The event will feature six of the top-ranked ATP professionals, including Murray, Roddick, former number one Juan Carlos Ferrero, Nicolas Almagro, Alejandro Falla and top-ranked American, John Isner. All matches played throughout the three-day tournament will take place on the stadium court at Crandon Park and will be broadcast live by ESPN3.

Friday, November 30th, 2012
7:00pm: John Isner vs. Juan Carlos Ferrero
8:30pm: Nicolas Almagro vs. Alejandro Falla

Saturday, December 1st, 2012
5:00pm: Winner of John Isner vs. Juan Carlos Ferrero to play Andy Murray
6:30pm: Winner of Nicolas Almagro vs. Alejandro Falla to play Andy Roddick

Sunday, December 2nd, 2012
5:00pm: Final on Stadium Court
7:00pm: Trophy presentation on Stadium Court

On Saturday, December 1st and Sunday, December 2nd, a USTA sanctioned 12 and Under tournament will take place, starting at 8:00am until 3:00pm, as part of a weekend-long Family Day series of fun-filled activity, taking place on courts one and two.

Miami Tennis Cup has formed an inaugural partnership with the non-profit charity organization Shake-A-Leg Miami and a portion of all proceeds from tickets sales will be donated to Gulliver schools.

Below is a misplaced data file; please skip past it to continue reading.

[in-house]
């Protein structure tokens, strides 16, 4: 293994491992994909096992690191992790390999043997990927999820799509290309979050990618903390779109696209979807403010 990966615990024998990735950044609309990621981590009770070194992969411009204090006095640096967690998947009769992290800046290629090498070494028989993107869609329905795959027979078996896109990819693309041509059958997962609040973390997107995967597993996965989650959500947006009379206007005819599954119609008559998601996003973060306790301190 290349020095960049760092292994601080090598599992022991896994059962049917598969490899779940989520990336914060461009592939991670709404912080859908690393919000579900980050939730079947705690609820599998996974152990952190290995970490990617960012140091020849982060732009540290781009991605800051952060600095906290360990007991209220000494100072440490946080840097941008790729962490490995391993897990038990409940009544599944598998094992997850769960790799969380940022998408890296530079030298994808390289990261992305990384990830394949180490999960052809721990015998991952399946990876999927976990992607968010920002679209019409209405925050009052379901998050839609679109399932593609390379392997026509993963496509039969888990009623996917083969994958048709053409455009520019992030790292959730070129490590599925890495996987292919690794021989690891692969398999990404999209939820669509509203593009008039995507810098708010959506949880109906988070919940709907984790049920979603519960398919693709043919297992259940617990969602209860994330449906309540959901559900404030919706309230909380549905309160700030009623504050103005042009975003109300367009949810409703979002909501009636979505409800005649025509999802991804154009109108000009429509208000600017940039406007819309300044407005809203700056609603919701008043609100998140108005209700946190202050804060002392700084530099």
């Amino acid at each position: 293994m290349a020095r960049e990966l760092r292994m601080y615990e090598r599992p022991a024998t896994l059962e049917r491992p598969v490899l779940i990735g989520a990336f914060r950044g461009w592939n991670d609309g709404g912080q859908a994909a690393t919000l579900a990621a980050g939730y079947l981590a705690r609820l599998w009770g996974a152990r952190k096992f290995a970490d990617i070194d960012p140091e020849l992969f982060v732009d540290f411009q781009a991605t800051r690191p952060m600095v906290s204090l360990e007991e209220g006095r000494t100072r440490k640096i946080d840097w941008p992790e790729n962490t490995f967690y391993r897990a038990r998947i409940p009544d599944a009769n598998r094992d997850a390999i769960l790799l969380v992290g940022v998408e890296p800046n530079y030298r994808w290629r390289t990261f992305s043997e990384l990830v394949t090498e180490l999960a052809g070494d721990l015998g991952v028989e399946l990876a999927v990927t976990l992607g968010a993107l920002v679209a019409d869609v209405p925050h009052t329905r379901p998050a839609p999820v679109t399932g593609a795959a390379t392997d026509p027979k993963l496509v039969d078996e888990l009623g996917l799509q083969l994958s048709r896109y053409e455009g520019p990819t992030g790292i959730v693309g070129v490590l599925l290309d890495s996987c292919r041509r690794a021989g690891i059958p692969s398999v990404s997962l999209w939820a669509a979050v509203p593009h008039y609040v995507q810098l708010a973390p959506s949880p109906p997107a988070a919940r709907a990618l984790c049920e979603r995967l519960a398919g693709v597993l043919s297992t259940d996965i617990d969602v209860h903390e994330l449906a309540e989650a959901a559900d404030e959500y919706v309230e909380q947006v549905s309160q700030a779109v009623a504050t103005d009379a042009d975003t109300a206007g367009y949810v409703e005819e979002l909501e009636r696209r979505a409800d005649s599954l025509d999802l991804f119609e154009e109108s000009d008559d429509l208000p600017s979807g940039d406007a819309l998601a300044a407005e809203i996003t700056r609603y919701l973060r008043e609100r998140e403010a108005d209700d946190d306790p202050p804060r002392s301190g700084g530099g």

Tickets for the first annual Miami Tennis Cup, taking place November 30th – December 2nd, at Crandon Park Tennis Center in Key Biscayne, FL., are now available through Ticketmaster starting at $50 (general admission). A three-day pass starts at $118 (300 Level – general admission).

More details on Miami Tennis Cup website and Facebook page.

Next champion to retire?

Juan Carlos Ferrero joins Andy Roddick, Kim Clijsters, Fernando Gonzalez, Rainer Schuttler, Arnaud Clement and Ivan Ljubicic as 2012 retirees.
Former No. 1 and 2003 French Open champion Juan Carlos Ferrero says he’ll retire after playing in his hometown Valencia Open next month.

“It was a complicated decision to leave a world you have lived in intensely. But I have had a tough year and you start to notice that you don’t have the same ambition and motivation.”

Next champion to retire?

  • Lleyton Hewitt (29%, 24 Votes)
  • Venus Williams (17%, 14 Votes)
  • Rafael Nadal (14%, 12 Votes)
  • Francesca Schiavone (11%, 9 Votes)
  • Tommy Haas (11%, 9 Votes)
  • Robin Soderling (8%, 7 Votes)
  • David Nalbandian (7%, 6 Votes)
  • Other (4%, 3 Votes)

Total Voters: 84

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At 21, Andy Roddick was the hottest player in the game, having won four of his previous six tournaments. No one in the world was performing with more confidence, intensity and unbridled.
But the number 4 seed Roddick had a serious problem in his semifinal against David Nalbandian. Roddick was down match point at 5-6 in a third set tiebreak. Roddick possessed the biggest serve in the game and he released a crackling 138mph serve winner to Nalbandian’s backhand and carved-out a five sets comeback victory 6-7 3-6 7-6 6-1 6-3, for a place in his first Grand Slam final.

American fans had eagerly anticipated a Agassi-Roddick showdown in final, but the top-seeded Agassi faced reigning French Open champion Juan Carlos Ferrero and couldn’t disrupt his adversary’s unerring ground game, bowing in four sets. That set the stage for Roddick to methodically serve his way past the Spaniard to capture his first major.

Since then, he has never passed the quarterfinals at Flushing Meadows.